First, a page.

A message box will be displayed with the text "Hello World!"

    The next procedure shows how to add debugging breakpoints to your form code.

Debug form code

  1. In the code editor, click the grey bar to the left of the line:

    thisXDocument.UI.Alert("Hello World!");
    

    thisXDocument.UI.Alert("Hello World!")
    

    A red circle is displayed and the line of code is highlighted to indicate that the runtime will pause at this breakpoint in your form code.

  2. On the Debug menu, click Start Debugging (or press F5).

  3. In the InfoPath Preview window, click the Alert button.

    The code editor is given focus, and the breakpoint line is highlighted.

  4. On the Debug menu, click Step Over (or press Shift+F8) to continue stepping through the code.

    The Alert method code is executed, and the "Hello World!" alert is displayed in the InfoPath Preview window.

By using the .NET Framework classes, you can get access to functionality that was not easily available in script. In this example, you will learn how use the .NET Framework classes to retrieve the name of the current user.

Add an OnLoad event handler

  1. Open the InfoPath HelloWorld project that you created earlier.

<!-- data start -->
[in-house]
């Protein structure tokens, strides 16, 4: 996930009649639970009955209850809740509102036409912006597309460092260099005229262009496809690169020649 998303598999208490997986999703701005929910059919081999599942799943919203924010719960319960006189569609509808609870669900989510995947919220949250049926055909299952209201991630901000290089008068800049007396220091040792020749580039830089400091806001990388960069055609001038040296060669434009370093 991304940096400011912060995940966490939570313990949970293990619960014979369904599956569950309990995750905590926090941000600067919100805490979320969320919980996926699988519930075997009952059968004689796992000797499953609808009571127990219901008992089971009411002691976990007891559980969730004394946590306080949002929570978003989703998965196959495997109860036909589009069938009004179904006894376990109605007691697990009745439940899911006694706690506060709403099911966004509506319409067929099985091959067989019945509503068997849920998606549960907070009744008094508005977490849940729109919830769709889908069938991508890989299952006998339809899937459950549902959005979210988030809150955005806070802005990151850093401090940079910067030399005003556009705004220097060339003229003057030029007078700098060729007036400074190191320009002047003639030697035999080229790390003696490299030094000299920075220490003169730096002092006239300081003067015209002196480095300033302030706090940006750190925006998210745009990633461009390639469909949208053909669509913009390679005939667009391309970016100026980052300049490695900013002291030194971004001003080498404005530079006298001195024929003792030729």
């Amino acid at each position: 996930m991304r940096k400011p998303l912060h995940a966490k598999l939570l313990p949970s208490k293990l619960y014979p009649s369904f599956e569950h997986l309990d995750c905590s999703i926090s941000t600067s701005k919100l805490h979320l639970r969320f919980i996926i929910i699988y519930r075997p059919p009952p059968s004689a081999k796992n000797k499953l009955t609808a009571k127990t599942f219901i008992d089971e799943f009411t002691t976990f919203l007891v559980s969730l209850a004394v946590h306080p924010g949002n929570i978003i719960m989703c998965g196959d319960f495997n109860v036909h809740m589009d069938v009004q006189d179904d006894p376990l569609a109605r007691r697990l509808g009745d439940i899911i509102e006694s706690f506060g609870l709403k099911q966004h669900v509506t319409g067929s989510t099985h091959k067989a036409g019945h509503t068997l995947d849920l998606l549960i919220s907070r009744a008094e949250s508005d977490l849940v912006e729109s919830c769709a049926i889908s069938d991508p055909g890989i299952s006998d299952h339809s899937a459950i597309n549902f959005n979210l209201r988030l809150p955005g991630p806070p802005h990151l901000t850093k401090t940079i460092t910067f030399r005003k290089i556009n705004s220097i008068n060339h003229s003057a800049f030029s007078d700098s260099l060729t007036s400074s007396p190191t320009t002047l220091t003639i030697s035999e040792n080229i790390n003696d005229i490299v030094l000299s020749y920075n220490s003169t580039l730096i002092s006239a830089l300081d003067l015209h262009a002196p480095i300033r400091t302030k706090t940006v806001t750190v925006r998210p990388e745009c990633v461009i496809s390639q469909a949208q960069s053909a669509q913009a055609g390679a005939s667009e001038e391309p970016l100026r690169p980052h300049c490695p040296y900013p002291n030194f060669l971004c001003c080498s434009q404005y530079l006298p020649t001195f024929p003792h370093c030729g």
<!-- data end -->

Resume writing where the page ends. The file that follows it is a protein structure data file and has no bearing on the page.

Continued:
2. On the View tab, click Show Fields.

  3. Right-click the myFields node, and then click Add.

  4. In Name, type employee, then click OK.

  5. Drag the employee node into the view.

  6. On the Developer tab, click On Load Event.

    This will create an event handler for the OnLoad event, and focus moves to the code editor. The code in this event handler will be called each time the form is loaded. The next procedure shows how to add form code that retrieves the user's name to the event handler.

Add form code

  1. In the OnLoad event handler, type the following code:

    // Store an XML DOM node as a local variable.
    IXMLDOMNode nodeEmployee = thisXDocument.DOM.selectSingleNode("my:myFields/my:employee");
    if(nodeEmployee != null)
    {
        if(nodeEmployee.text == "")
        {
        // If the employee name is blank when the form is loaded, 
        // populate the employee node with the current user name.
        nodeEmployee.text = System.Environment.UserName;
        }
    }
    

    // Store an XML DOM node as a local variable.
    Dim nodeEmployee As IXMLDOMNode
    nodeEmployee = thisXDocument.DOM.selectSingleNode("my:myFields/my:employee");
    If Not(nodeEmployee Is Nothing) Then
        If(nodeEmployee.text = "") Then
        // If the employee name is blank when the form is loaded, 
        // populate the employee node with the current user name.
        nodeEmployee.text = System.Environment.UserName
        End If
    End If
    

  2. Compile and preview the form.

    The employee text box should now be populated with your username.

For information on how to deploy a managed code form template, see How to: Deploy InfoPath Form Templates with Code. For information on the InfoPath object model and common programming tasks in managed code form templates that work with the InfoPath 2003-compatible object model, see Understanding the InfoPath 2003 Object Model.